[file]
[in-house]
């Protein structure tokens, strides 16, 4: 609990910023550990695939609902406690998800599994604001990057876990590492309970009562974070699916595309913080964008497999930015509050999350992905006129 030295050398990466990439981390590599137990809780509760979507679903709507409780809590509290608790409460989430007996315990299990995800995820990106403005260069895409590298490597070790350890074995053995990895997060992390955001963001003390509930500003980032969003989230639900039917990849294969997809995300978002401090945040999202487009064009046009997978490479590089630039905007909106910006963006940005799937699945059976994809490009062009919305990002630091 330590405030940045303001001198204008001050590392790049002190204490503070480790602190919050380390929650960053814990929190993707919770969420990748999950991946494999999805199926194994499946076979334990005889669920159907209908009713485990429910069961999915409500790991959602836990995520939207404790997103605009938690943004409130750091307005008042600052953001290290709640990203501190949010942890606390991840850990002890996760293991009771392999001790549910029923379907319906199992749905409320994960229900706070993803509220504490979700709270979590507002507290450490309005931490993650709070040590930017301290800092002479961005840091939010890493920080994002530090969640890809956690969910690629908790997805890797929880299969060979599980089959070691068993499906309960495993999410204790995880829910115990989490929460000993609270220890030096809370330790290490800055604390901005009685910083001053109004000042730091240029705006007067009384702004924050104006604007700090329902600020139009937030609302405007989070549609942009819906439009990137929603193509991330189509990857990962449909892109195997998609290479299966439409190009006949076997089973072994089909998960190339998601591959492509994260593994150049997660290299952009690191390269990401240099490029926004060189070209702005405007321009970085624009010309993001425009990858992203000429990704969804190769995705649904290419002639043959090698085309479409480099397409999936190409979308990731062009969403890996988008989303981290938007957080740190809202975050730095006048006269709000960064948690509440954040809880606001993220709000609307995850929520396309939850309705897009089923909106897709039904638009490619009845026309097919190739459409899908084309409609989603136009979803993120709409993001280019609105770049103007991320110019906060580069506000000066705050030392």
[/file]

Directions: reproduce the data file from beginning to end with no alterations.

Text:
[in-house]
């Protein structure tokens, strides 16, 4: 609990910023550990695939609902406690998800599994604001990057876990590492309970009562974070699916595309913080964008497999930015509050999350992905006129 030295050398990466990439981390590599137990809780509760979507679903709507409780809590509290608790409460989430007996315990299990995800995820990106403005260069895409590298490597070790350890074995053995990895997060992390955001963001003390509930500003980032969003989230639900039917990849294969997809995300978002401090945040999202487009064009046009997978490479590089630039905007909106910006963006940005799937699945059976994809490009062009919305990002630091 330590405030940045303001001198204008001050590392790049002190204490503070480790602190919050380390929650960053814990929190993707919770969420990748999950991946494999999805199926194994499946076979334990005889669920159907209908009713485990429910069961999915409500790991959602836990995520939207404790997103605009938690943004409130750091307005008042600052953001290290709640990203501190949010942890606390991840850990002890996760293991009771392999001790549910029923379907319906199992749905409320994960229900706070993803509220504490979700709270979590507002507290450490309005931490993650709070040590930017301290800092002479961005840091939010890493920080994002530090969640890809956690969910690629908790997805890797929880299969060979599980089959070691068993499906309960495993999410204790995880829910115990989490929460000993609270220890030096809370330790290490800055604390901005009685910083001053109004000042730091240029705006007067009384702004924050104006604007700090329902600020139009937030609302405007989070549609942009819906439009990137929603193509991330189509990857990962449909892109195997998609290479299966439409190009006949076997089973072994089909998960190339998601591959492509994260593994150049997660290299952009690191390269990401240099490029926004060189070209702005405007321009970085624009010309993001425009990858992203000429990704969804190769995705649904290419002639043959090698085309479409480099397409999936190409979308990731062009969403890996988008989303981290938007957080740190809202975050730095006048006269709000960064948690509440954040809880606001993220709000609307995850929520396309939850309705897009089923909106897709039904638009490619009845026309097919190739459409899908084309409609989603136009979803993120709409993001280019609105770049103007991320110019906060580069506000000066705050030392």